SCHEME 2. “Ring-over-ring” slippage and dethreading of macrocycle M after generation of hetero  rotaxanes R1′ from imine-bridged heterorotaxanes R1.
Materials and Methods
1H and 13C NMR spectra were recorded on a Bruker BioSpin AVANCE DPX-400 and an AVANCE 400M (1H: 400 MHz, 13C: 100 MHz) spectrometer. IR spectra were taken on a JASCO FT/IR-4600 (ATR). HRMS analysis was performed on a JEOL JMS-S3000 SpiralTOF (MALDI-TOF). All melting points were determined on a METTLER TOLEDO MP90. Column chromatography was performed on silica gel 60 (YMC, particle size 40–63 μm). GPC purification was carried out on LC-908 with JAIGEL-1HH + 2HH columns eluted with CHCl3. Reactions were carried out under an argon atmosphere. All commercially available compounds were used without further purification unless otherwise indicated. The macrocycle M (Kawai et al., 2006), imine-bridged prerotaxane P1 (Kawai et al., 2006), and 4-(2-bromoethoxy)benzaldehyde E1 (Wang et al., 2015) were prepared by following the known procedures.
Synthesis of N-[4-(2-Bromoethoxy) benzyl]-4-Tritylaniline E2
To a solution of E1 (230 mg, 1.0 mmol) and 4-triphenylmethylaniline (350 mg, 1.0 mmol) in CHCl3 (55 mL) was added MS4Å. After the reaction mixture was stirred for 68 h at room temperature, it was filtered. The crude product obtained by concentrating the filtrate was diluted with THF (30 mL) and ethanol (30 mL), and NaBH4 (10.3 mg, 0.27 mmol) and anhydrous MgSO4 (ca. 50 mg) were added to it, stirred for 22 h at room temperature, and filtered. The filtrate was diluted with chloroform and water and separated. The organic layer was washed successively with H2O and brine, dried over MgSO4, and then filtered. The crude product obtained by concentrating the filtrate was subjected to chromatography on silica gel eluted with 12% ethyl acetate/hexane to give E2 (185 mg, 34% yield, two steps) as a yellow solid.
M.p.: 102–150°C (decomp.); 1H NMR (400 MHz, CDCl3): δ/ppm 7.28 (d, J = 8.5 Hz, 2H), 7.25–7.16 (m, 15 H), 6.97 (d, J = 9.0 Hz, 2H), 6.88 (d, J = 9.0 Hz, 2H), 6.51 (d, J = 8.5 Hz, 2H), 4.28 (t, J = 6.3 Hz, 2H), 4.22 (s, 2H), 3.88 (s, 1H), 3.62 (t, J = 6.3 Hz, 2H); 13C NMR (100 MHz, CDCl3): δ/ppm 157.37, 147.29, 145.95, 135.90, 132.29, 132.01, 129.00, 127.29, 125.67, 114.91, 114.84, 111.75, 67.95, 64.21, 47.89, 29.07; IR (ATR): 3410, 3025, 2855, 1610, 1509, 1240, 1173, 819, 746, 699 cm−1; HR-MS (MALDI-TOF-MS, DCTB): Calcd. for C34H30BrNO+Na+: 570.1403, found: 570.1420.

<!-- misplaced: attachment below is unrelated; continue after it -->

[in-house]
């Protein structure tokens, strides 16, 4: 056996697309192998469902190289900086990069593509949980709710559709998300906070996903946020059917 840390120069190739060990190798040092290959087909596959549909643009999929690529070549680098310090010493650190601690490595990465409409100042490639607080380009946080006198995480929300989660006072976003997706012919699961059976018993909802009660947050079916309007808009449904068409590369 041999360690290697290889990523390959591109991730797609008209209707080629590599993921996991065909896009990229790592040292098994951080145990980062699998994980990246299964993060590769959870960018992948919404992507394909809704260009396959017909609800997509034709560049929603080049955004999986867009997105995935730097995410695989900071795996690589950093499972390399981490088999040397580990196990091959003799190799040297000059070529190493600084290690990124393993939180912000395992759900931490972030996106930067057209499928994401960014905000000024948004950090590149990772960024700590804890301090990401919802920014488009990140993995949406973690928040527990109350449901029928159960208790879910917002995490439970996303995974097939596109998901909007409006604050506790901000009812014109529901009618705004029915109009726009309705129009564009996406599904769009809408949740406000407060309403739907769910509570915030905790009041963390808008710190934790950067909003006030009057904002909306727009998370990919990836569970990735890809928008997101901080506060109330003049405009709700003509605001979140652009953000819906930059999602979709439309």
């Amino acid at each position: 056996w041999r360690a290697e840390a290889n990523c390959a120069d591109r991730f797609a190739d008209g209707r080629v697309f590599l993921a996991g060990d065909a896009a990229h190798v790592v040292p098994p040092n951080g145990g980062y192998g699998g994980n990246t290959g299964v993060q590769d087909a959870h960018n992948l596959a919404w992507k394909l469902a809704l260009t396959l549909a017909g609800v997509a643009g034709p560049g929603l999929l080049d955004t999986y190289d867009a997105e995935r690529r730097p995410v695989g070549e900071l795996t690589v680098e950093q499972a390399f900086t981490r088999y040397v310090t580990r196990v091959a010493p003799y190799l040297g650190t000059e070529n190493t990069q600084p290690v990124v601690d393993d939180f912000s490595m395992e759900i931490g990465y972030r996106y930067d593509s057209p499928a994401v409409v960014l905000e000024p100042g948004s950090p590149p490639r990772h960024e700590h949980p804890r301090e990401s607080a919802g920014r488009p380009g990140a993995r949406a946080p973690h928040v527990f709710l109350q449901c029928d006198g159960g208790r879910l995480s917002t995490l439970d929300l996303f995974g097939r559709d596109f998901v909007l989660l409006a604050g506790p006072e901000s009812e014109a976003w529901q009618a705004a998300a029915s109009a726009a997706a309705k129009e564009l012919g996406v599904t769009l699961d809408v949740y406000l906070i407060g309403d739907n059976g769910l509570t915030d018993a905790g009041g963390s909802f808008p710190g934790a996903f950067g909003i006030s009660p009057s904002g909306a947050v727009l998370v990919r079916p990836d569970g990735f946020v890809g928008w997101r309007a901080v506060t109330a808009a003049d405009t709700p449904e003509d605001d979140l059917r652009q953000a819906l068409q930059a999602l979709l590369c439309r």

Synthesis of N-[4-(2-Azidoethoxy) benzyl]-4-Tritylaniline E3
To a solution of E2 (710 mg, 1.3 mmol) in DMF (10 mL), was added NaN3 (84 mg, 1.3 mmol). The mixture was stirred at 100°C for 2 h. After the reaction mixture was cooled to room temperature, it was diluted with diethyl ether and washed successively with H2O and brine, dried over MgSO4, and then filtered. The yellow solid obtained by concentrating the filtrate was pure E3 (642 mg, 97% yield).
M.p.: 146–154°C; 1H NMR (400 MHz, CDCl3): δ/ppm 7.29 (d, J = 8.5 Hz, 2H), 7.25–7.14 (m, 15 H), 6.98 (d, J = 9.0 Hz, 2H), 6.89 (d, J = 9.0 Hz, 2H), 6.52 (d, J = 8.5 Hz, 2H), 4.22 (s, 2H), 4.14 (t, J = 6.3 Hz, 2H), 3.88 (s, 1H), 3.58 (t, J = 6.3 Hz, 2H); 13C NMR (100 MHz, CDCl3): δ/ppm 157.1, 147.29, 145.96, 135.88, 132.20, 132.00, 131.13, 128.97, 127.29, 125.67, 114.73, 111.74, 67.01, 64.21, 50.15, 47.90; IR (ATR): 3384, 3053, 3029, 2931, 2843, 2088, 1610, 1510, 1240, 823, 746, 699, 629 cm−1; HR-MS (MALDI-TOF-MS, DCTB): Calcd. for C34H30N4O+Na+: 510.2414, found: 510.2435.
Synthesis of N-[4-(2-Azidoethoxy) benzyl]-4-Tritylanilinium PF6 Salt E4
To a solution of E3 (300 mg, 0.59 mmol) in methanol (9.0 mL) was added conc. HCl (0.1 mL). After the reaction mixture was stirred for 1 h at room temperature, it was filtered. The filtered ammonium salt was dissolved in a small amount of methanol to make a saturated solution, and satd. NH4PF6aq. was added until no more solid precipitated. The yellow solid obtained by filtering the suspension was pure E4 (360 mg, 93% yield).
M.p.: 128–136°C; 1H NMR (400 MHz, CDCl3): δ/ppm 7.31–7.08 (m, 17H), 7.02 (d, J = 8.6 Hz, 2H), 6.97 (d, J = 8.6 Hz, 2H), 6.80 (d, J = 8.6 Hz, 2H), 4.54 (s, 2H), 4.10 (t, J = 5.0 Hz, 2H), 3.59 (t, J = 5.0 Hz, 2H), 1.55 (br.s, 2H); 13C NMR (400 MHz, CDCl3): δ/ppm 159.28, 159.20, 145.92, 132.55, 132.46, 130.93, 127.70, 126.28, 122.68, 114.69, 97.09, 66.88, 64.74, 50.06; IR (ATR): 3162, 2935, 2117, 1611, 1516, 1255, 1180, 820, 748, 702, 633, 556 cm−1.